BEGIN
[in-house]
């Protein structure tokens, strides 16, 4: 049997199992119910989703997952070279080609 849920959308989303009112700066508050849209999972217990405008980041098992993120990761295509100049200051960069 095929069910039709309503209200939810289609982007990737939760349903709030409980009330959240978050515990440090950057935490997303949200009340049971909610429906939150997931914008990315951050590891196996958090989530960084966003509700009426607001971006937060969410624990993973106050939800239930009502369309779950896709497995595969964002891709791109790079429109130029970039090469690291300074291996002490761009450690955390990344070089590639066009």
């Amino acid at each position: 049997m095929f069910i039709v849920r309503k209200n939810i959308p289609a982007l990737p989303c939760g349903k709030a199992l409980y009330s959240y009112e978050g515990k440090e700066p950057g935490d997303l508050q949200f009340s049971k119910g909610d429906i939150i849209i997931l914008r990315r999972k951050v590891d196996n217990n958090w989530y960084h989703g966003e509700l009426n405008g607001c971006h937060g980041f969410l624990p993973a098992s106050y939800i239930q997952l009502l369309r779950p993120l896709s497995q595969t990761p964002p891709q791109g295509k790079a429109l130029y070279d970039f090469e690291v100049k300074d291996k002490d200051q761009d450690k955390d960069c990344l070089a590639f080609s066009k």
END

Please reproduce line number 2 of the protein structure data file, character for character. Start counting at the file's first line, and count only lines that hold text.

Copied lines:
């Protein structure tokens, strides 16, 4: 049997199992119910989703997952070279080609 849920959308989303009112700066508050849209999972217990405008980041098992993120990761295509100049200051960069 095929069910039709309503209200939810289609982007990737939760349903709030409980009330959240978050515990440090950057935490997303949200009340049971909610429906939150997931914008990315951050590891196996958090989530960084966003509700009426607001971006937060969410624990993973106050939800239930009502369309779950896709497995595969964002891709791109790079429109130029970039090469690291300074291996002490761009450690955390990344070089590639066009």